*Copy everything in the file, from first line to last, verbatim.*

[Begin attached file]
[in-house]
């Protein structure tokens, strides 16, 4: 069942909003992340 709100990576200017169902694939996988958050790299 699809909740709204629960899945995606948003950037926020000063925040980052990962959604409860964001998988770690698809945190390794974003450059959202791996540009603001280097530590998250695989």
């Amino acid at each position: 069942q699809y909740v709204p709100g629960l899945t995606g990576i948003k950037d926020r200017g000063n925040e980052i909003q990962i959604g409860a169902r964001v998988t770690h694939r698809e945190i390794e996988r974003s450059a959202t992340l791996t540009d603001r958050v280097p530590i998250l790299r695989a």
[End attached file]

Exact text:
[in-house]
């Protein structure tokens, strides 16, 4: 069942909003992340 709100990576200017169902694939996988958050790299 699809909740709204629960899945995606948003950037926020000063925040980052990962959604409860964001998988770690698809945190390794974003450059959202791996540009603001280097530590998250695989």
């Amino acid at each position: 069942q699809y909740v709204p709100g629960l899945t995606g990576i948003k950037d926020r200017g000063n925040e980052i909003q990962i959604g409860a169902r964001v998988t770690h694939r698809e945190i390794e996988r974003s450059a959202t992340l791996t540009d603001r958050v280097p530590i998250l790299r695989a």